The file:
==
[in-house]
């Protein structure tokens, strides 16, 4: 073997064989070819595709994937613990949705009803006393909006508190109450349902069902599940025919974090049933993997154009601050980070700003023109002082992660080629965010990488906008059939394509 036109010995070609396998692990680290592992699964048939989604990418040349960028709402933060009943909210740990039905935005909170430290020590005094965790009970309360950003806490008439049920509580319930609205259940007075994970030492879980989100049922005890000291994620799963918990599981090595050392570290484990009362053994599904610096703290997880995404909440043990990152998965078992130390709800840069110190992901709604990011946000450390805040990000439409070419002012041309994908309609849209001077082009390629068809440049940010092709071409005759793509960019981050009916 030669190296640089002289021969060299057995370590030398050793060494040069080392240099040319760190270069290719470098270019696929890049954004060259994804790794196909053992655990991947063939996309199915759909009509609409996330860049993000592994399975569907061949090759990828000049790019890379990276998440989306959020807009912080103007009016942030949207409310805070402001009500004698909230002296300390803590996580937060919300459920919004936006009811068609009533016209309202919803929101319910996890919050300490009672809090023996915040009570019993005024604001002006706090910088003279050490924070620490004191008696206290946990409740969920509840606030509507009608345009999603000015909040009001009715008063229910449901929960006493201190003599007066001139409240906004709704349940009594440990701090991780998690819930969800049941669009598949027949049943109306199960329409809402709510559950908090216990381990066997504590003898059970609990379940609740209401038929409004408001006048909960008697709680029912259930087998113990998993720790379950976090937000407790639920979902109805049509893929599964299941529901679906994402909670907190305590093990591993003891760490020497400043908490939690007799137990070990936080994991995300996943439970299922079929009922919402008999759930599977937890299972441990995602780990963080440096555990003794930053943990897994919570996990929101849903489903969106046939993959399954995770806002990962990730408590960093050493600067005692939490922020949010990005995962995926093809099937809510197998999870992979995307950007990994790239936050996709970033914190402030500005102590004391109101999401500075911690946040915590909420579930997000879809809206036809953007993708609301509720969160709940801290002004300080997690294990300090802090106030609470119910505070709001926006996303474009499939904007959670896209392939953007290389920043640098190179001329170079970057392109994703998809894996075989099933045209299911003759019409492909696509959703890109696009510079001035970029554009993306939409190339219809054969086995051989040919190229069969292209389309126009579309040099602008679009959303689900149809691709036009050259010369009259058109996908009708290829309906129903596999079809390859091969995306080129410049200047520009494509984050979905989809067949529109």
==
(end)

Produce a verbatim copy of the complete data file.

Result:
[in-house]
């Protein structure tokens, strides 16, 4: 073997064989070819595709994937613990949705009803006393909006508190109450349902069902599940025919974090049933993997154009601050980070700003023109002082992660080629965010990488906008059939394509 036109010995070609396998692990680290592992699964048939989604990418040349960028709402933060009943909210740990039905935005909170430290020590005094965790009970309360950003806490008439049920509580319930609205259940007075994970030492879980989100049922005890000291994620799963918990599981090595050392570290484990009362053994599904610096703290997880995404909440043990990152998965078992130390709800840069110190992901709604990011946000450390805040990000439409070419002012041309994908309609849209001077082009390629068809440049940010092709071409005759793509960019981050009916 030669190296640089002289021969060299057995370590030398050793060494040069080392240099040319760190270069290719470098270019696929890049954004060259994804790794196909053992655990991947063939996309199915759909009509609409996330860049993000592994399975569907061949090759990828000049790019890379990276998440989306959020807009912080103007009016942030949207409310805070402001009500004698909230002296300390803590996580937060919300459920919004936006009811068609009533016209309202919803929101319910996890919050300490009672809090023996915040009570019993005024604001002006706090910088003279050490924070620490004191008696206290946990409740969920509840606030509507009608345009999603000015909040009001009715008063229910449901929960006493201190003599007066001139409240906004709704349940009594440990701090991780998690819930969800049941669009598949027949049943109306199960329409809402709510559950908090216990381990066997504590003898059970609990379940609740209401038929409004408001006048909960008697709680029912259930087998113990998993720790379950976090937000407790639920979902109805049509893929599964299941529901679906994402909670907190305590093990591993003891760490020497400043908490939690007799137990070990936080994991995300996943439970299922079929009922919402008999759930599977937890299972441990995602780990963080440096555990003794930053943990897994919570996990929101849903489903969106046939993959399954995770806002990962990730408590960093050493600067005692939490922020949010990005995962995926093809099937809510197998999870992979995307950007990994790239936050996709970033914190402030500005102590004391109101999401500075911690946040915590909420579930997000879809809206036809953007993708609301509720969160709940801290002004300080997690294990300090802090106030609470119910505070709001926006996303474009499939904007959670896209392939953007290389920043640098190179001329170079970057392109994703998809894996075989099933045209299911003759019409492909696509959703890109696009510079001035970029554009993306939409190339219809054969086995051989040919190229069969292209389309126009579309040099602008679009959303689900149809691709036009050259010369009259058109996908009708290829309906129903596999079809390859091969995306080129410049200047520009494509984050979905989809067949529109």